Unemployment shows slow economic recovery

A bartender waits for customers at Buck Wild on West Sixth Street in downtown Austin as bars reopened on May 22. Photo credit: Jordan Vonderhaar for the Texas Tribune

By Mitchell Ferman, The Texas Tribune

The Texas unemployment rate dropped to 6.9% in October, the U.S. Labor Department said, an improvement from the state’s September rate of 8.3% as a new wave of coronavirus infections this month could further threaten the economic recovery.

It was the latest sign of the state’s slow and uneven economic rebound from the first wave of the coronavirus pandemic this spring, when Gov. Greg Abbott closed businesses across the state to control the coronavirus. But a rapid rise in cases first over the summer, and now this month, have critics calling for Abbott to reimpose safety restrictions.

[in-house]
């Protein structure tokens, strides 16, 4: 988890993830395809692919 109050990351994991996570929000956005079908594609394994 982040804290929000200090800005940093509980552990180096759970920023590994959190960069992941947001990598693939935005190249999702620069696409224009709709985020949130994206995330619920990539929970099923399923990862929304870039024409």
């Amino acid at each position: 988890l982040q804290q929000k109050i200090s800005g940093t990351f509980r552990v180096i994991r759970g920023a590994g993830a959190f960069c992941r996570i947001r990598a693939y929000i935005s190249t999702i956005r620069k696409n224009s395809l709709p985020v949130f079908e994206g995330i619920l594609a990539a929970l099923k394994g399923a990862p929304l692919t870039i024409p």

Abbott has ruled out “any more lockdowns,” hoping that Texas staying open for in-person business will help spur the kind of economic recovery he and other Texas leaders set out for when the state was among the nation’s first to reopen businesses after major shutdowns in the spring.

So far, the strong economic rebound has not happened. After a summer of improving unemployment rates, that number spiked to 8.3% in September, and some companies that had hoped to avoid layoffs were forced to do so in October, like energy companies Chevron and Pioneer Natural Resources, which combined laid off at least 1,000 Texas workers in October.

Congressional leaders also thought the economic pain would not persist so long — the massive rescue package passed by Congress at the beginning of the pandemic was aimed at supporting individuals and businesses through the spring and summer, when officials expected the virus to have calmed down.

“It’s not an economic meltdown driving unemployment, it’s the pandemic,” said Kaj Gittings, an economics professor at Texas Tech. “Once the pandemic gets under control, that’s what’s going to shrink unemployment meaningfully.”

Until then, economists and Texans fear that without another economic lifeline from Congress, there are likely several months of economic disaster ahead until a coronavirus vaccine is widely available.

“It’s a little dicey, these winter months coming up,” said Pia Orrenius, an economist with the Federal Reserve Bank of Dallas.